UCSD Transportation and Parking Services is implementing various changes, including a bus advertising program and new parking technology, to help reduce department costs and improve overall reliability.
The auxiliary department has seen its revenues decrease in previous years, an issue that is worsened by the increasing costs of maintaining the various transit and shuttle services around UCSD. According to TPS, this has led the department to explore new ways of increasing funding while lowering its expenses. One such idea was putting advertisement wraps on campus buses. Many are already making their rounds with UCSD Health System displays.
Robert Holden, director of Auxiliary Business Services, is in charge of managing the transportation department.
“We have been reaching out to everyone — students, faculty, staff, patients, visitors, bike riders, bus riders and more,” Holden said in a Jan. 23 UCSD News Center press release. “We want to ensure that the needs of all members of the campus community are met.”
According to the press release, revenue from the advertisements is paying for one of four new buses that began operating last quarter. They are expected to offer universal, cost-efficient services for the student body until the Light Rail Transit system is implemented on campus in 2018.
Holden also laid out future plans to use parking space availability displays and license plate recognition technology at UCSD beginning in Fall Quarter 2014.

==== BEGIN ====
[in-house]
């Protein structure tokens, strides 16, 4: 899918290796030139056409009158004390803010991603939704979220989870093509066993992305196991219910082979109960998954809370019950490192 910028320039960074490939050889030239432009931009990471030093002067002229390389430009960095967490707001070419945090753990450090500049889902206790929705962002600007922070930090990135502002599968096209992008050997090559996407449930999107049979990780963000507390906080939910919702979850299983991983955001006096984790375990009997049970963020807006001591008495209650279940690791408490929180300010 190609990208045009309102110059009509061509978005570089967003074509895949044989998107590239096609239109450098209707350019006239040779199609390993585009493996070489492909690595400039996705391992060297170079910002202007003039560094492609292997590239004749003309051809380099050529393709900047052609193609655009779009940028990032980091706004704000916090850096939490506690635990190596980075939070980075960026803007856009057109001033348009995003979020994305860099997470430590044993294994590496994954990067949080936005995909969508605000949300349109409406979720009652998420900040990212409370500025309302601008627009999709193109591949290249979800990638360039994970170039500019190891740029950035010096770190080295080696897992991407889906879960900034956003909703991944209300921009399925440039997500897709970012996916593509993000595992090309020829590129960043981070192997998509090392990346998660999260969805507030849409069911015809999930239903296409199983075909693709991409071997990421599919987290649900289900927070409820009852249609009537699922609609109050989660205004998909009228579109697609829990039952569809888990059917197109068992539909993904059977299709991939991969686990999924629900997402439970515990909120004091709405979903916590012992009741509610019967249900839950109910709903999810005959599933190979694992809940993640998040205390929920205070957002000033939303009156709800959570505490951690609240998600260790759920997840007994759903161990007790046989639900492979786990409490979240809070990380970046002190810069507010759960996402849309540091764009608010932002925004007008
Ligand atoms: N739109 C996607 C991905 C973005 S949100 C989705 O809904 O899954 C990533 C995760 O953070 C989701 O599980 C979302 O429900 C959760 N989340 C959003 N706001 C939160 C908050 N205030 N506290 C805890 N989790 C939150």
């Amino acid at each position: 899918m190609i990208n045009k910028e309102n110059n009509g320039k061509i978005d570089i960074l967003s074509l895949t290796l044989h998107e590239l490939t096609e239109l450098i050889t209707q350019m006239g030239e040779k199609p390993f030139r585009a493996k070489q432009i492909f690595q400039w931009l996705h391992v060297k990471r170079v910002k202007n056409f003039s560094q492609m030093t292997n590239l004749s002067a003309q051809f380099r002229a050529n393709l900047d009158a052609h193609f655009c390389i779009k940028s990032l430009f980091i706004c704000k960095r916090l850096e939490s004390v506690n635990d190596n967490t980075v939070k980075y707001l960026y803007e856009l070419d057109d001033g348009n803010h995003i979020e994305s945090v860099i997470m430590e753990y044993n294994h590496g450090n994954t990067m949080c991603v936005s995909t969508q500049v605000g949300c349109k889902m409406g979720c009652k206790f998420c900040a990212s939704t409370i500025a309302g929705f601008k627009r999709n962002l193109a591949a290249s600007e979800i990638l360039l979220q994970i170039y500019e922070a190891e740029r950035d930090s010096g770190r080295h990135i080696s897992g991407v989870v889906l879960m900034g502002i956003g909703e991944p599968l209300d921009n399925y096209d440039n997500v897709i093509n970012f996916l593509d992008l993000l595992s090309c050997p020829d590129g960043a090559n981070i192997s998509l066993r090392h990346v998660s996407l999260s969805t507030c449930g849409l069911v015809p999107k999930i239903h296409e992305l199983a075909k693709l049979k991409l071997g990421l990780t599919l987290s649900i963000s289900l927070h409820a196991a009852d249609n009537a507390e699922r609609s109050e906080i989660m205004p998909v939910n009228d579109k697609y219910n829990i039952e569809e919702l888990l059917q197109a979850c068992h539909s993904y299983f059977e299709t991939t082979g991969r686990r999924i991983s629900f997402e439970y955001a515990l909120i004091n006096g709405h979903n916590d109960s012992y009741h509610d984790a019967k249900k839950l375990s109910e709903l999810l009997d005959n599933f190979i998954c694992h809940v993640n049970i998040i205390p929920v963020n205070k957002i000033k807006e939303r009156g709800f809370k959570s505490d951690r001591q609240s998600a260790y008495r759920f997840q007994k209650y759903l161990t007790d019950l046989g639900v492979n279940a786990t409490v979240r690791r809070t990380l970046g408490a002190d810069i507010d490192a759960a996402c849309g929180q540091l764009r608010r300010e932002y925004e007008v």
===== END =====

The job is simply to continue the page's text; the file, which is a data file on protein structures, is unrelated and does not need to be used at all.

First, sensors will be placed in each parking spot at the Gilman Parking Structure.
The information will relay to electronic signs outside the building, which will display the availability of parking spaces inside.
Furthermore, license plate recognition will be tested as a possible replacement for printed parking permits as well. According to the press release, Transportation Services staff will be equipped with various sensors that allow them to scan license plates instead of checking for permits.
Up to five license plates can be associated with a single student, useful for those who use multiple cars when necessary. Once testing is complete, the program is expected to save as much as $60,000 annually in printing costs.
“In both cases, Transportation Services will be leveraging technology to operate in a more cost-effective manner as well as improving traffic management systems and operational efficiency,” Holden said in an email to the Guardian.
Other changes include the introduction of redesigned Occasional Use Permits that allow students to scratch off only the days they park on campus and the increased support of ADA Transport, which provides rides for disabled students, and Alternative Transport Programs, which gives subsidies to Zimride, vanpools and other services.
“We are working extremely hard to find new ways to reduce our costs, increase efficiency and improve our services,” Holden said. “Through outreach to the campus community over the last year, we’ve received some great feedback from our customers, such as the bus advertising idea. We continue to explore every avenue to find the best possible path to financial viability.”
While Transportation Services makes these improvements, A.S. Council will also be holding a campuswide referendum during Week 8, which would add a $52 quarterly student fee to cover transportation costs if it passed.
Seventy-one percent of the fee would go directly to Transportation Services and a Student Transportation Advisory Committee, while the rest would help cover financial aid.